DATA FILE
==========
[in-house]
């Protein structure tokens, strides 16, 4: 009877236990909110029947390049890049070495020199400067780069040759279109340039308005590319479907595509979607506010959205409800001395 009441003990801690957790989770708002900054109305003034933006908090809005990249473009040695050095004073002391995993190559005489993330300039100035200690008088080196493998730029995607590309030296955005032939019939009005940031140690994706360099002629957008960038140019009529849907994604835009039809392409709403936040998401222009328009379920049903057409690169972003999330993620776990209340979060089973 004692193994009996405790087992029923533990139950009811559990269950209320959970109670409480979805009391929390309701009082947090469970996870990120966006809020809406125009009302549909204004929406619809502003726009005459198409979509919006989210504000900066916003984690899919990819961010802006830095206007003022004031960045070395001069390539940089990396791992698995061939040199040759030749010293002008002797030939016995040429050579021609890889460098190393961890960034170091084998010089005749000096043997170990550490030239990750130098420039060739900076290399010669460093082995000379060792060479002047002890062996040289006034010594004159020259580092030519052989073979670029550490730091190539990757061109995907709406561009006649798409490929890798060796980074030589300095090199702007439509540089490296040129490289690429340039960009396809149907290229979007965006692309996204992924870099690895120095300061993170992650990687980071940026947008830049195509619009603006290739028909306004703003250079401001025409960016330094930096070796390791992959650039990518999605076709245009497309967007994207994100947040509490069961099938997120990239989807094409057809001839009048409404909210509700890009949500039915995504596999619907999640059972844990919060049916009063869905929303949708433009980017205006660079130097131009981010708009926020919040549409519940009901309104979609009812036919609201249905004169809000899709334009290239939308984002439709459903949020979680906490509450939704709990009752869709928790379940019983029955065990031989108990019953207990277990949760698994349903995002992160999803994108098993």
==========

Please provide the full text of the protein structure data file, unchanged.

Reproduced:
[in-house]
């Protein structure tokens, strides 16, 4: 009877236990909110029947390049890049070495020199400067780069040759279109340039308005590319479907595509979607506010959205409800001395 009441003990801690957790989770708002900054109305003034933006908090809005990249473009040695050095004073002391995993190559005489993330300039100035200690008088080196493998730029995607590309030296955005032939019939009005940031140690994706360099002629957008960038140019009529849907994604835009039809392409709403936040998401222009328009379920049903057409690169972003999330993620776990209340979060089973 004692193994009996405790087992029923533990139950009811559990269950209320959970109670409480979805009391929390309701009082947090469970996870990120966006809020809406125009009302549909204004929406619809502003726009005459198409979509919006989210504000900066916003984690899919990819961010802006830095206007003022004031960045070395001069390539940089990396791992698995061939040199040759030749010293002008002797030939016995040429050579021609890889460098190393961890960034170091084998010089005749000096043997170990550490030239990750130098420039060739900076290399010669460093082995000379060792060479002047002890062996040289006034010594004159020259580092030519052989073979670029550490730091190539990757061109995907709406561009006649798409490929890798060796980074030589300095090199702007439509540089490296040129490289690429340039960009396809149907290229979007965006692309996204992924870099690895120095300061993170992650990687980071940026947008830049195509619009603006290739028909306004703003250079401001025409960016330094930096070796390791992959650039990518999605076709245009497309967007994207994100947040509490069961099938997120990239989807094409057809001839009048409404909210509700890009949500039915995504596999619907999640059972844990919060049916009063869905929303949708433009980017205006660079130097131009981010708009926020919040549409519940009901309104979609009812036919609201249905004169809000899709334009290239939308984002439709459903949020979680906490509450939704709990009752869709928790379940019983029955065990031989108990019953207990277990949760698994349903995002992160999803994108098993």